They will then be carefully monitored in the community by Police and the Probation Service. If they stay out of trouble and abide by all the conditions they will be eligible for a three year community order with substantial statutory requirements. At each stage they will be reviewed by a Judge and at the outset they will be aware what the custodial sentence would be should they fail to abide by any requirement. This method requires informed consent from the offender and would be most useful for those and had a large number of offences taken into consideration (TIC).

3) As a condition of a prison licence. Prisoners subject to release on licence (all those aged between 18-21 and those who received a prison sentence of 12 months or more for adults aged 22 or older at time of sentence) could agree to use the GPS tracking equipment as part of their release arrangements. The GPS tag could be used to monitor compliance of certain mainstream licence conditions such as curfew at an identified address, exclusion from certain geographical areas or attendance at designated locations. It is anticipated that the key issue that will need to be addressed about GPS tracking with those on licence is the matter of proportionality; that the level of restriction that the GPS tracking could involve is proportionate to the likelihood of further offending being committed by the offender. Thus, GPS tracking probably will only be authorised for use by released prisoners who have a significant offending history prior to their imprisonment. Again the wearing of the tag is voluntary.

The Local Authority, police and probation are already part of a multi agency IOM team who would select the cohort. Based on the current strategic direction for IOM cohort selection, the offender would come from the existing IOM cohort and should have an Offender Group Reconviction Scale (OGRS) score of 75%+ for all offenders and 50%+ for Serious Acquisitive Crime (SAC) offenders. Offenders must be motivated to change and support from other partner agencies engaged with IOM would be sought to provide a full wrap round service for the offender, this may include drug rehabilitation services including residential detoxification, access to education, training and employment and advice and help with housing.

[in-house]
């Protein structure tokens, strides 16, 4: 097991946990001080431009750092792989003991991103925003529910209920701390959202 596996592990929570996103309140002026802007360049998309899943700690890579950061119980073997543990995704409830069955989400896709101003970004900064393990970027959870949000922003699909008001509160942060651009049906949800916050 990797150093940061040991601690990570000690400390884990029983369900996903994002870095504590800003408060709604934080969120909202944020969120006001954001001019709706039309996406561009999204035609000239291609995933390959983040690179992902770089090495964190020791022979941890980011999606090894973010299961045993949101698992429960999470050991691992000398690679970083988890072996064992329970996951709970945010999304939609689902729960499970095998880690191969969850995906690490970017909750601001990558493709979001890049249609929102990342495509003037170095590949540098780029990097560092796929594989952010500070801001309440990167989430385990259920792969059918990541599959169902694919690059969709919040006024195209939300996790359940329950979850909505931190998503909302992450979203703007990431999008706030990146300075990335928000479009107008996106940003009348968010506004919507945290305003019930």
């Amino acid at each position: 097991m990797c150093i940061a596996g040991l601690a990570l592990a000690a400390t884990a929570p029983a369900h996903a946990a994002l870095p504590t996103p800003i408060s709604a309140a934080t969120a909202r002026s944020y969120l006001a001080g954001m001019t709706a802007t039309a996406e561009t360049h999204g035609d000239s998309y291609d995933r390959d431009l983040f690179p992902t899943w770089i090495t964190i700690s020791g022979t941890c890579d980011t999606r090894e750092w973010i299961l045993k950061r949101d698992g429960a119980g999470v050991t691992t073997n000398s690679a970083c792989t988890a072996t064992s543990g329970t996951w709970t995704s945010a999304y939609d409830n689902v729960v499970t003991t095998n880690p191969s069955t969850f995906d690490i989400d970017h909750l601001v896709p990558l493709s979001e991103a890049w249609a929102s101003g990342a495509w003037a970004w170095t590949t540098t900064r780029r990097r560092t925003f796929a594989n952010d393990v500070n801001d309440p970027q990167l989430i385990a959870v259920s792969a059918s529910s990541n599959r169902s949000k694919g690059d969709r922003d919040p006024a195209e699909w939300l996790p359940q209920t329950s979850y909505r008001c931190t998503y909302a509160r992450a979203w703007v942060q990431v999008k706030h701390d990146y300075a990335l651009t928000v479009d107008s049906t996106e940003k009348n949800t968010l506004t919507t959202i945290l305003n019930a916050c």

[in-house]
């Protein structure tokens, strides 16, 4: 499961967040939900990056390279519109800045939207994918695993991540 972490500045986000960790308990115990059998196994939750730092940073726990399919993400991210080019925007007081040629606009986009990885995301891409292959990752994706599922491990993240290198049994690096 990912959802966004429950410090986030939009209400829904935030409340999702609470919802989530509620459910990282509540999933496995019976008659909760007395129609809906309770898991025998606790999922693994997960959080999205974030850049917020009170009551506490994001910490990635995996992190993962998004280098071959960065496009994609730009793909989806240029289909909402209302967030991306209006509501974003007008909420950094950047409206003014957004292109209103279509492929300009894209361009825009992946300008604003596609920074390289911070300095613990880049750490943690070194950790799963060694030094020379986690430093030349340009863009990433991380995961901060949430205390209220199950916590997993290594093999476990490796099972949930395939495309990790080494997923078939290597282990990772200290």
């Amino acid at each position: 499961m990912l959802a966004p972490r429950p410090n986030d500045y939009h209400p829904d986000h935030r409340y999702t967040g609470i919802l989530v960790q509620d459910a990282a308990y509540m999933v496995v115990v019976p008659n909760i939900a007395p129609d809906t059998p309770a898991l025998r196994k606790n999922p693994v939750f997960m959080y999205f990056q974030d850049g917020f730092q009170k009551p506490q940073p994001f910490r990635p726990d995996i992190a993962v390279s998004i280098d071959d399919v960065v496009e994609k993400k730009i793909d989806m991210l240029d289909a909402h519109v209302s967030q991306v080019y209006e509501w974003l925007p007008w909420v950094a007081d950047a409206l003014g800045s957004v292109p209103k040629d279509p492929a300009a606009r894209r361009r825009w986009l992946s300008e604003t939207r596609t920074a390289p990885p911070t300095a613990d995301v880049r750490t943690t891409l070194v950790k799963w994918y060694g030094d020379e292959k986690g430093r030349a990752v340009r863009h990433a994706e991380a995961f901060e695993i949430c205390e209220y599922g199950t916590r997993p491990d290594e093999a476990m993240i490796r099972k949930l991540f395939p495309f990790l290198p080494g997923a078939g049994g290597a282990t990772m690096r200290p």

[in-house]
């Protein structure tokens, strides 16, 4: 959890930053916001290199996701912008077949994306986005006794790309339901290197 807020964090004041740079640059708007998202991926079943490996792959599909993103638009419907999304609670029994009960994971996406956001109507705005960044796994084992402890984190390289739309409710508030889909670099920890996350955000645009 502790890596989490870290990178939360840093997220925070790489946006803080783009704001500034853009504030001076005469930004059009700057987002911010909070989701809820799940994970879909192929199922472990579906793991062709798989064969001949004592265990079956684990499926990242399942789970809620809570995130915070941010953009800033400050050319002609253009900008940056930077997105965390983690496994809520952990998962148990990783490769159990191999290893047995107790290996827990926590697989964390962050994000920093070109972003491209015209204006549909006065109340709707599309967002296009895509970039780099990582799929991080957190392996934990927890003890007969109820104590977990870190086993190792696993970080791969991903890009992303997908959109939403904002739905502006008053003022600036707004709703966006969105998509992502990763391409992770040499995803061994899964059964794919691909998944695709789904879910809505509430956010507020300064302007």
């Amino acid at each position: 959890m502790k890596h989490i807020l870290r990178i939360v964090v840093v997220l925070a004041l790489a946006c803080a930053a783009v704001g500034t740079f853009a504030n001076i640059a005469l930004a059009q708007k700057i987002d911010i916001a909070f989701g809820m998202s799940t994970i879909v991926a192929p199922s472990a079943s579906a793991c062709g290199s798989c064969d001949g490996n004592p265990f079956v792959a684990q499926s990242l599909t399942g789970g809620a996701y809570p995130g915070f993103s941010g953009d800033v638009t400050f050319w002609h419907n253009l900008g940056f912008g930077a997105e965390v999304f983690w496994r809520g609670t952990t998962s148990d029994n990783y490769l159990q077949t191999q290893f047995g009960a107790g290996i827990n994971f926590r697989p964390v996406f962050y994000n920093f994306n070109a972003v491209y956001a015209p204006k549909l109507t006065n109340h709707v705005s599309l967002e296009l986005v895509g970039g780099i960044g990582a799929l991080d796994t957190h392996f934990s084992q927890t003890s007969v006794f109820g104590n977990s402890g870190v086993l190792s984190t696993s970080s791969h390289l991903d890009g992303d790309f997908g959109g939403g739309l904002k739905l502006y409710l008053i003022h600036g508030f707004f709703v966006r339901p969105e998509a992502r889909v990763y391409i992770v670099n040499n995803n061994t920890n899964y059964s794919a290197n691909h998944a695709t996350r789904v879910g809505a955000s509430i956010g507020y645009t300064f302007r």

It is unlikely that offenders with a history of violence or the potential for violence would be considered suitable for this scheme. Operation Telstar will form part of the existing IOM procedures and protocols. It is anticipated that the GPS cohort would initially be around 20.

Police will obtain informed consent from the offender, fit the tags and provide on going advice in relation to its use to the offender. Police and Probation will take the lead on swift identification and enforcement of any breaches including reoffending.

Experience from the Bedfordshire model shows that police interpretation of GPS data overlaying offender movements with crime maps and intelligence gives the best response.


The technology provider have agreed to a free 3 month period with costs for loss and damage underwritten by the London Borough of Hounslow. A further three months will be paid for by the local authority with consideration for continued funding should the initial operation period demonstrate success in line with the aims and objectives below.

The costs per offender of a tag are £200 per month which includes the tag itself, accessories for charging, access to the tracking platform and on going help and advice from the supplier helpline. Should any of the equipment be lost or damaged then the costs of replacement are:-

Tracker £300
Beacon £135
On Body Charger £90
Strap £40

Unit costs of crime from IOM value for money toolkit based on revised costs (2011) based on Home Office Research Study 2003/04
Aims and Objectives

1. To reduce the level of crime committed by prolific offenders subject to GPS tagging.
2. To provide a cost effective alternative to face to face supervision of offenders.
3. To provide a cost effective alternative to custody
4. Provide efficiencies in the investigation of crime.
5. To evaluate benefits of GPS tagging to IOM.

1. To reduce the number of offences committed by the IOM GPS cohort by
reducing both their capacity and their opportunity to commit crimes
2. To increase the likelihood of rehabilitation for the IOM GPS cohort
3. To provide an alternative sentencing option for those offenders who have
demonstrated a desire to change their offending behaviour.
4. To reduce the number of arrests for the IOM GPS cohort
5. To reduce the number of curfew checks for the IOM GPS cohort.
6. To reduce the number of face to face probation appointments required.
7. To provide evidence of breaches in licence conditions.
8. To provide evidence in instances where offending has taken place.
9. To provide a tool for offenders to demonstrate they are desisting from


Operation Telstar will be subject to on going review to assess both the operational and strategic success. The focus will be on achievement of the objectives above but will also hope to capture softer outcomes by way of case study. Hounslow are part of a central MPS project led by Territorial Policing Criminal Justice (TP CJ) who lead on EM and are hoping to evaluate the process of GPS Tagging within IOM. TP CJ will provide central monitoring and evaluation within the terms of reference of their project.

The Future

Satsafe Technologies is currently working on the next-generation of EM tagging system (hardware and IoT software platform – powered by GINA), which will provide greater accuracy, longer battery life and significantly lower operating costs than systems currently available. The system is being built ground up for integration with current Police and IOM systems.